Going into 2022, the gaming industry is bullish. Sure, there may be supply chain concerns, but convergence is fascinating.
The gaming business has weathered the terrible storm that was (and continues to be) the Covid-19 pandemic, and it is ready to grow when the calendar turns to 2022.
That was the message from six executives who shared their predictions for the coming year with Gaming America. They acknowledged that the virus hasn’t totally gone away, and that supply chain concerns are still preventing a faster recovery, but they were all hopeful about the advances that have been in the works behind the scenes.
Cath Burns, EVP Customer Experience at Aristocrat Gaming, and Dave Kubajak, SVP of Sales, Marketing, and Operations for JCM Global, made some of the boldest forecasts. Both mentioned the prospect of networked gaming making its long-awaited appearance in the coming year.
“The evolution of the global gaming industry has been both tough and wonderful in the last two years,” Burns said. “Gaming has a long history of delivering waves of innovation. It should come as no surprise that the gaming industry has once again risen to the occasion, delivering many major trends and breakthroughs as a result.”
According to Burns, additional guest and employee-facing modules will be introduced in 2022 to enable operators respond to guest expectations and provide a more frictionless integrated experience when engaging with a brand. Covid-19 has expedited, and continues to accelerate, player demand for contactless, cashless, and assurance solutions, she said, adding that regulators and operators have been fast to approve and deploy these solutions.
“As operators continue to protect guests from emerging Covid variant threats while delivering world-class brand engagement,” Burns predicted, adding that the industry will see an acceleration in deployment, adoption, and engagement with guests, with the lines between digital and land-based operations blurring.
“In 2022, we can expect the guest experience to become even more integrated, with online, digital, and game convergence, as well as integration and collaboration with digital, land-based, and contactless partners,” Burns said, noting that these trends are mirrored in other industry verticals.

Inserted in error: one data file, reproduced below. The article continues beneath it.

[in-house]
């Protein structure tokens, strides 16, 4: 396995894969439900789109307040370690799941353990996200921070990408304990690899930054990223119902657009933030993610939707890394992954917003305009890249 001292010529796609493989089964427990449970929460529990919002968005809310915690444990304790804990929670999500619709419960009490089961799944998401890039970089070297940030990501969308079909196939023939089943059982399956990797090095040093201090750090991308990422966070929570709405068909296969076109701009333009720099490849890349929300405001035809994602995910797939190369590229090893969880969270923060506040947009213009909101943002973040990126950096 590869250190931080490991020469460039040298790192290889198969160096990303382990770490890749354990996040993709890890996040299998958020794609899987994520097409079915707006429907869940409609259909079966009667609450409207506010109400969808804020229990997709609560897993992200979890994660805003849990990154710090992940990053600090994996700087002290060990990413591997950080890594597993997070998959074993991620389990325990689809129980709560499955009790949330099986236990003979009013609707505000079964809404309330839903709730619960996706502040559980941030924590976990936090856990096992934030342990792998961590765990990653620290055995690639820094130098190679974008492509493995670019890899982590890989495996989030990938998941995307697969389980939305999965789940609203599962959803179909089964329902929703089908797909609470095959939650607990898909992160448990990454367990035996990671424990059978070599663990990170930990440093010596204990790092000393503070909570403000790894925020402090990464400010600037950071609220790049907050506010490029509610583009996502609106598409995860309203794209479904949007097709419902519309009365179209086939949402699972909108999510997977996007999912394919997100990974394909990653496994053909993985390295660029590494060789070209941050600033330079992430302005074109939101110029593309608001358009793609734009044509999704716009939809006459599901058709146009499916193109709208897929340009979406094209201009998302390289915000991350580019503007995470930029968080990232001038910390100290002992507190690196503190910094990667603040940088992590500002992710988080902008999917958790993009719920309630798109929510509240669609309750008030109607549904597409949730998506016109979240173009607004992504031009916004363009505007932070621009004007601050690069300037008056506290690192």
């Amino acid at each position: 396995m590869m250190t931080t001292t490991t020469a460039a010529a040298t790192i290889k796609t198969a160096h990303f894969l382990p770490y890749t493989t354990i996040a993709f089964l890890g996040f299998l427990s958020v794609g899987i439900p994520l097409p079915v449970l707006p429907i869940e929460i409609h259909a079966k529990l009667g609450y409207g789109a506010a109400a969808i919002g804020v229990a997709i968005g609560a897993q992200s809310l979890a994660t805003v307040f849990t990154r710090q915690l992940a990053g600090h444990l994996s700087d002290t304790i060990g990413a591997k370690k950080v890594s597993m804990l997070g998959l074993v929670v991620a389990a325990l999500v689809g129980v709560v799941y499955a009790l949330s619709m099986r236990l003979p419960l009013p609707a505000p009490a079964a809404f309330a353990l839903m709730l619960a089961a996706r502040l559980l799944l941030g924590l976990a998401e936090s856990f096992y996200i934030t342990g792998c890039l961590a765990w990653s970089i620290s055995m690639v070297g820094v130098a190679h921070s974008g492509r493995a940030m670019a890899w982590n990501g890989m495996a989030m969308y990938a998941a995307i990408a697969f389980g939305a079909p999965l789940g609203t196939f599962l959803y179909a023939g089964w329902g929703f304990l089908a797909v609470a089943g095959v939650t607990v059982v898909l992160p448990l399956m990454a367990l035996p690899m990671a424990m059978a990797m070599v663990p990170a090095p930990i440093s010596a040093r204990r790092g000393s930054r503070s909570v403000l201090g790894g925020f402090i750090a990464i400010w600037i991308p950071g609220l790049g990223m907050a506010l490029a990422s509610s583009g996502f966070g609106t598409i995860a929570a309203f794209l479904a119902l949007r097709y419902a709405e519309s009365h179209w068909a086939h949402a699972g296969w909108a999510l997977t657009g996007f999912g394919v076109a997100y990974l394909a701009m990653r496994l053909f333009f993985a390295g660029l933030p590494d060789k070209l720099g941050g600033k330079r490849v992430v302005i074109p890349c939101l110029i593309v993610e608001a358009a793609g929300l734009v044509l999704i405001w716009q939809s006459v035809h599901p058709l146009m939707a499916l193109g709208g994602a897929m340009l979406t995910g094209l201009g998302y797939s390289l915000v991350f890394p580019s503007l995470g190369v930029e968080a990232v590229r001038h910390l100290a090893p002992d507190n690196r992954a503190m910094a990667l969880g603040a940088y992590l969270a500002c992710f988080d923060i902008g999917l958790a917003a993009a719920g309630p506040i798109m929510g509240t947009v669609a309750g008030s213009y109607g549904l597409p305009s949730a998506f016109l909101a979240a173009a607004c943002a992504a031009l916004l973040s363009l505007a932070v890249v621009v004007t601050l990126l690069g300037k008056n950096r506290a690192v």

“All signals point to 2022 as the year when theory becomes reality,” Kubajak said, adding that the game industry has been talking about convergence as a theory for a few years now.
“We will see technology giving players the chance to choose their gaming experience and have that experience interconnected,” he said, adding that players will be able to choose their gaming location, which may be land-based, online gaming, lottery, or a combination of the three. “They’ll also have more options for funding their gaming, such as cash, debit, TITO, or mobile.” Players can choose between travelling to a land-based sportsbook or placing wagers online as sports betting continues to proliferate around the world.”
Operators will have more alternatives for promotion and player recognition, according to Kubajak, providing players the option of obtaining physical incentives (such as printed tickets from a system like JCM’s PromoNet) or virtual rewards (player card/mobile app).
JCM is actively working with casinos of all sizes to help them construct a technological roadmap as technology creates the required interconnections to give players this “wonderful ability to pick when they play, how they play, and how they are acknowledged and rewarded,” according to Kubajak. “Our forward-thinking roadmap assists casinos in planning ahead so that, whatever the future holds, operators have the technology underpinning in place to provide players with the choices they expect,” says JCM.
Improving the relationship between the supplier and the operator
The gaming industry’s resurgence in 2021, according to Dan Schrementi, President of Gaming at Incredible Technologies (IT), would be based on operators’ ability to recruit customers, “and the results speak for themselves.”